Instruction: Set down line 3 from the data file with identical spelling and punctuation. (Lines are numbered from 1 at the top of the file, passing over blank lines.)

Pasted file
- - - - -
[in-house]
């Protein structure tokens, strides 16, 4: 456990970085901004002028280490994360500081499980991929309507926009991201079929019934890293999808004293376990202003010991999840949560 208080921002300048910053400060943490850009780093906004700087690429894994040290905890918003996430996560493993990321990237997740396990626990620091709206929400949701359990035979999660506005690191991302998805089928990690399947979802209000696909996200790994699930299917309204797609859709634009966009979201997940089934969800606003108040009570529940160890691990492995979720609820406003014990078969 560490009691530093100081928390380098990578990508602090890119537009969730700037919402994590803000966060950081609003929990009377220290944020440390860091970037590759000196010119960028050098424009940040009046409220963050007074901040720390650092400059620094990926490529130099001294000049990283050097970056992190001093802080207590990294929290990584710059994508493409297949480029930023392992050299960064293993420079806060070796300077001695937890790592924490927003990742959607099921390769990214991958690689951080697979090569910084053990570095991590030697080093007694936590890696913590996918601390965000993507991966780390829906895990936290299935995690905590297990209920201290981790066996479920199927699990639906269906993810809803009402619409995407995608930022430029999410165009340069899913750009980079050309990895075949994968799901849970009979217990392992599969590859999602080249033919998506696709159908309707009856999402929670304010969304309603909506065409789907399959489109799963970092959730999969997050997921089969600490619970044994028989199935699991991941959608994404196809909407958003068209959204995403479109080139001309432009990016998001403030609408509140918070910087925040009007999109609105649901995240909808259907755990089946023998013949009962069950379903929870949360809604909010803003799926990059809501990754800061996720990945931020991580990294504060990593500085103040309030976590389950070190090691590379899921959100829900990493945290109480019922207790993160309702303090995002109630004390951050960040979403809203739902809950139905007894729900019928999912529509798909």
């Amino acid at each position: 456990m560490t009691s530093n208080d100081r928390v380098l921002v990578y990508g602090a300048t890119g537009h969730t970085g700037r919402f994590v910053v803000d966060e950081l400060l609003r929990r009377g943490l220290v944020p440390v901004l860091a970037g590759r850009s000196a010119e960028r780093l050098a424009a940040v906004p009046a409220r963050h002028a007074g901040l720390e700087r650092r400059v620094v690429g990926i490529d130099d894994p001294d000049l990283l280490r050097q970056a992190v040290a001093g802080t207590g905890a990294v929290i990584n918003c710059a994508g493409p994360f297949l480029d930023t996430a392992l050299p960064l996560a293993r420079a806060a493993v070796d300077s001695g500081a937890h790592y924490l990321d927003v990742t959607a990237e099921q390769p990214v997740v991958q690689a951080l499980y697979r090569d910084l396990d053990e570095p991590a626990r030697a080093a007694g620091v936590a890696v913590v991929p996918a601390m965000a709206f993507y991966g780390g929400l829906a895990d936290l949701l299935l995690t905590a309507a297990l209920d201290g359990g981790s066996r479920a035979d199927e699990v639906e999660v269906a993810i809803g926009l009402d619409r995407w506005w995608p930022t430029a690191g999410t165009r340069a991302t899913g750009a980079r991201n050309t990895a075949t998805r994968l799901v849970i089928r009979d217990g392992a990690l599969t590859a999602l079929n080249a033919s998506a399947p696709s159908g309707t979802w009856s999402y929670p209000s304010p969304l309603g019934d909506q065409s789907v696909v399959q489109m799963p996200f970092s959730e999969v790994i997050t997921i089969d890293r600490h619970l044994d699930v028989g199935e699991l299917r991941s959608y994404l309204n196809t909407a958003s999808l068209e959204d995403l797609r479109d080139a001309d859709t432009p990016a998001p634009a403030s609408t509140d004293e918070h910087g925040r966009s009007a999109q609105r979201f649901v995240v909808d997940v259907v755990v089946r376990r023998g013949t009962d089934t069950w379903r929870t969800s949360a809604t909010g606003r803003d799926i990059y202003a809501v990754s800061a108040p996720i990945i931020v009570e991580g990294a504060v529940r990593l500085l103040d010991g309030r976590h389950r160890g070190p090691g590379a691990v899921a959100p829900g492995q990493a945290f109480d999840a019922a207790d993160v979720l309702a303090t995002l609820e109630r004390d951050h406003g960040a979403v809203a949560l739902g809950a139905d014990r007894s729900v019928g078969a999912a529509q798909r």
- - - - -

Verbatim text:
């Amino acid at each position: 456990m560490t009691s530093n208080d100081r928390v380098l921002v990578y990508g602090a300048t890119g537009h969730t970085g700037r919402f994590v910053v803000d966060e950081l400060l609003r929990r009377g943490l220290v944020p440390v901004l860091a970037g590759r850009s000196a010119e960028r780093l050098a424009a940040v906004p009046a409220r963050h002028a007074g901040l720390e700087r650092r400059v620094v690429g990926i490529d130099d894994p001294d000049l990283l280490r050097q970056a992190v040290a001093g802080t207590g905890a990294v929290i990584n918003c710059a994508g493409p994360f297949l480029d930023t996430a392992l050299p960064l996560a293993r420079a806060a493993v070796d300077s001695g500081a937890h790592y924490l990321d927003v990742t959607a990237e099921q390769p990214v997740v991958q690689a951080l499980y697979r090569d910084l396990d053990e570095p991590a626990r030697a080093a007694g620091v936590a890696v913590v991929p996918a601390m965000a709206f993507y991966g780390g929400l829906a895990d936290l949701l299935l995690t905590a309507a297990l209920d201290g359990g981790s066996r479920a035979d199927e699990v639906e999660v269906a993810i809803g926009l009402d619409r995407w506005w995608p930022t430029a690191g999410t165009r340069a991302t899913g750009a980079r991201n050309t990895a075949t998805r994968l799901v849970i089928r009979d217990g392992a990690l599969t590859a999602l079929n080249a033919s998506a399947p696709s159908g309707t979802w009856s999402y929670p209000s304010p969304l309603g019934d909506q065409s789907v696909v399959q489109m799963p996200f970092s959730e999969v790994i997050t997921i089969d890293r600490h619970l044994d699930v028989g199935e699991l299917r991941s959608y994404l309204n196809t909407a958003s999808l068209e959204d995403l797609r479109d080139a001309d859709t432009p990016a998001p634009a403030s609408t509140d004293e918070h910087g925040r966009s009007a999109q609105r979201f649901v995240v909808d997940v259907v755990v089946r376990r023998g013949t009962d089934t069950w379903r929870t969800s949360a809604t909010g606003r803003d799926i990059y202003a809501v990754s800061a108040p996720i990945i931020v009570e991580g990294a504060v529940r990593l500085l103040d010991g309030r976590h389950r160890g070190p090691g590379a691990v899921a959100p829900g492995q990493a945290f109480d999840a019922a207790d993160v979720l309702a303090t995002l609820e109630r004390d951050h406003g960040a979403v809203a949560l739902g809950a139905d014990r007894s729900v019928g078969a999912a529509q798909r």